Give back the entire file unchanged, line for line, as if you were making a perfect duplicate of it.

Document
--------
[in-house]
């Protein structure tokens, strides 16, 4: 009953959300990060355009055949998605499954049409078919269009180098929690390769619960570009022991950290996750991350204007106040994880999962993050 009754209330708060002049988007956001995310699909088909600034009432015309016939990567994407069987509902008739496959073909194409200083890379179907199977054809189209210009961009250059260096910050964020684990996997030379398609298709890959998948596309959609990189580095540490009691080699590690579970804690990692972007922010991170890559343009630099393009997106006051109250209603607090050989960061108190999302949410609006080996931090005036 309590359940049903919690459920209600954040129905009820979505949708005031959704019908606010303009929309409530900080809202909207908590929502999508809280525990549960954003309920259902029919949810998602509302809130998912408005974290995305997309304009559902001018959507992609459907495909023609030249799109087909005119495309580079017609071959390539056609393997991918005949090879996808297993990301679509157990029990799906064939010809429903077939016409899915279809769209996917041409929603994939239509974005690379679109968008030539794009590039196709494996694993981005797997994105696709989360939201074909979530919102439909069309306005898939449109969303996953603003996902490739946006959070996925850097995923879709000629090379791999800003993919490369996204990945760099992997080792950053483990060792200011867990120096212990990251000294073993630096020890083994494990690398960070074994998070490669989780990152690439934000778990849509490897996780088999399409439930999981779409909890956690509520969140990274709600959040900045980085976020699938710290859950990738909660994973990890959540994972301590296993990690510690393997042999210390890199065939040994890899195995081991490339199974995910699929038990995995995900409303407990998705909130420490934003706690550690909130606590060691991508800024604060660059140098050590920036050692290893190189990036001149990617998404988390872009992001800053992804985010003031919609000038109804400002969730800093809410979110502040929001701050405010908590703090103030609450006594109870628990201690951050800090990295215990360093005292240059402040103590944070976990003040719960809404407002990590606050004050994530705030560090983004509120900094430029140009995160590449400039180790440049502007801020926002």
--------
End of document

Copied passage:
[in-house]
């Protein structure tokens, strides 16, 4: 009953959300990060355009055949998605499954049409078919269009180098929690390769619960570009022991950290996750991350204007106040994880999962993050 009754209330708060002049988007956001995310699909088909600034009432015309016939990567994407069987509902008739496959073909194409200083890379179907199977054809189209210009961009250059260096910050964020684990996997030379398609298709890959998948596309959609990189580095540490009691080699590690579970804690990692972007922010991170890559343009630099393009997106006051109250209603607090050989960061108190999302949410609006080996931090005036 309590359940049903919690459920209600954040129905009820979505949708005031959704019908606010303009929309409530900080809202909207908590929502999508809280525990549960954003309920259902029919949810998602509302809130998912408005974290995305997309304009559902001018959507992609459907495909023609030249799109087909005119495309580079017609071959390539056609393997991918005949090879996808297993990301679509157990029990799906064939010809429903077939016409899915279809769209996917041409929603994939239509974005690379679109968008030539794009590039196709494996694993981005797997994105696709989360939201074909979530919102439909069309306005898939449109969303996953603003996902490739946006959070996925850097995923879709000629090379791999800003993919490369996204990945760099992997080792950053483990060792200011867990120096212990990251000294073993630096020890083994494990690398960070074994998070490669989780990152690439934000778990849509490897996780088999399409439930999981779409909890956690509520969140990274709600959040900045980085976020699938710290859950990738909660994973990890959540994972301590296993990690510690393997042999210390890199065939040994890899195995081991490339199974995910699929038990995995995900409303407990998705909130420490934003706690550690909130606590060691991508800024604060660059140098050590920036050692290893190189990036001149990617998404988390872009992001800053992804985010003031919609000038109804400002969730800093809410979110502040929001701050405010908590703090103030609450006594109870628990201690951050800090990295215990360093005292240059402040103590944070976990003040719960809404407002990590606050004050994530705030560090983004509120900094430029140009995160590449400039180790440049502007801020926002």